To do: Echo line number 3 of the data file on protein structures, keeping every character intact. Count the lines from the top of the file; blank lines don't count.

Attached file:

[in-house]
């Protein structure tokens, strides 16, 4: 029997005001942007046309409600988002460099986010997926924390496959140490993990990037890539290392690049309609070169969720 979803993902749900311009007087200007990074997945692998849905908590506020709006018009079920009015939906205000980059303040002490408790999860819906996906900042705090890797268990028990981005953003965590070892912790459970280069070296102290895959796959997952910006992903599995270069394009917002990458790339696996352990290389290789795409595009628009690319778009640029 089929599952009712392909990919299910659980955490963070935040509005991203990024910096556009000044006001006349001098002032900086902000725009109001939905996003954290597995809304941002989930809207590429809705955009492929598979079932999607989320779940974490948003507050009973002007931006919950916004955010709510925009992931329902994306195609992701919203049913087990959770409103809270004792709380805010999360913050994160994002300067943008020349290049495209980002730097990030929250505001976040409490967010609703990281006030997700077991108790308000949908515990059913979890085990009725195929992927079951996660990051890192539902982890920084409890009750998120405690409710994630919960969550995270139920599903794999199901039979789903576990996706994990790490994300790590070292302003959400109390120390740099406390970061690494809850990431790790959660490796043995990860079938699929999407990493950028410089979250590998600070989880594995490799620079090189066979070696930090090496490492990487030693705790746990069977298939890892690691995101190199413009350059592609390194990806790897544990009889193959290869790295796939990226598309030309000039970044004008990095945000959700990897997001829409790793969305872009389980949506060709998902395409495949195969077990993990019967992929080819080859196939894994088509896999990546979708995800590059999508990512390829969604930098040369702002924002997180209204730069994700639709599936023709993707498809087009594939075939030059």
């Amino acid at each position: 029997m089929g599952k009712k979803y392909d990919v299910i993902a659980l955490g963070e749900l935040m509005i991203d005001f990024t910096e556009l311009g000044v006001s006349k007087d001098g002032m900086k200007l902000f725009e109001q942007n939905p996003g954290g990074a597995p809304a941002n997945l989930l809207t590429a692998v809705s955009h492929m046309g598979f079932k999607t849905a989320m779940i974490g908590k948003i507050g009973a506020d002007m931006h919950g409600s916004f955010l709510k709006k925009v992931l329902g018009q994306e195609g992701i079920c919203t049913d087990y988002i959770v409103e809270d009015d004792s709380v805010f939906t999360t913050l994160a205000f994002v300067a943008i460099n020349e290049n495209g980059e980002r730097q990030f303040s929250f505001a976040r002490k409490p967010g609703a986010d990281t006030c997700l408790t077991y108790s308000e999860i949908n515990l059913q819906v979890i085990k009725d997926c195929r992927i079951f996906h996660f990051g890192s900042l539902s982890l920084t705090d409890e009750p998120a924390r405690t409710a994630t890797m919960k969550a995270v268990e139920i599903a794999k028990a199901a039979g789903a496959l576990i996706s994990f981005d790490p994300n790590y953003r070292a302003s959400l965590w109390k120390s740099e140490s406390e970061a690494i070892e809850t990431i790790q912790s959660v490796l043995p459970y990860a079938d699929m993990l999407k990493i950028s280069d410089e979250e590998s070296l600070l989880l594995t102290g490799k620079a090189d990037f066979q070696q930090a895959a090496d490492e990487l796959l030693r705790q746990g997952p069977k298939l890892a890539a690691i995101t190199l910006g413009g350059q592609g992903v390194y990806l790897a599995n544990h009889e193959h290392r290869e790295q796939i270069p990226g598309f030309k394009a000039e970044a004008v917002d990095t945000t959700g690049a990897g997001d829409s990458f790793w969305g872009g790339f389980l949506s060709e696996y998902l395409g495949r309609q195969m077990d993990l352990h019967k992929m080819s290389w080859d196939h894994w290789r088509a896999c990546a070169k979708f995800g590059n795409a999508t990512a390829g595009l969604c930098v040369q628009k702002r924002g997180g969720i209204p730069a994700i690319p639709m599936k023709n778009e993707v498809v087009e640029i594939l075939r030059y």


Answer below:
């Amino acid at each position: 029997m089929g599952k009712k979803y392909d990919v299910i993902a659980l955490g963070e749900l935040m509005i991203d005001f990024t910096e556009l311009g000044v006001s006349k007087d001098g002032m900086k200007l902000f725009e109001q942007n939905p996003g954290g990074a597995p809304a941002n997945l989930l809207t590429a692998v809705s955009h492929m046309g598979f079932k999607t849905a989320m779940i974490g908590k948003i507050g009973a506020d002007m931006h919950g409600s916004f955010l709510k709006k925009v992931l329902g018009q994306e195609g992701i079920c919203t049913d087990y988002i959770v409103e809270d009015d004792s709380v805010f939906t999360t913050l994160a205000f994002v300067a943008i460099n020349e290049n495209g980059e980002r730097q990030f303040s929250f505001a976040r002490k409490p967010g609703a986010d990281t006030c997700l408790t077991y108790s308000e999860i949908n515990l059913q819906v979890i085990k009725d997926c195929r992927i079951f996906h996660f990051g890192s900042l539902s982890l920084t705090d409890e009750p998120a924390r405690t409710a994630t890797m919960k969550a995270v268990e139920i599903a794999k028990a199901a039979g789903a496959l576990i996706s994990f981005d790490p994300n790590y953003r070292a302003s959400l965590w109390k120390s740099e140490s406390e970061a690494i070892e809850t990431i790790q912790s959660v490796l043995p459970y990860a079938d699929m993990l999407k990493i950028s280069d410089e979250e590998s070296l600070l989880l594995t102290g490799k620079a090189d990037f066979q070696q930090a895959a090496d490492e990487l796959l030693r705790q746990g997952p069977k298939l890892a890539a690691i995101t190199l910006g413009g350059q592609g992903v390194y990806l790897a599995n544990h009889e193959h290392r290869e790295q796939i270069p990226g598309f030309k394009a000039e970044a004008v917002d990095t945000t959700g690049a990897g997001d829409s990458f790793w969305g872009g790339f389980l949506s060709e696996y998902l395409g495949r309609q195969m077990d993990l352990h019967k992929m080819s290389w080859d196939h894994w290789r088509a896999c990546a070169k979708f995800g590059n795409a999508t990512a390829g595009l969604c930098v040369q628009k702002r924002g997180g969720i209204p730069a994700i690319p639709m599936k023709n778009e993707v498809v087009e640029i594939l075939r030059y």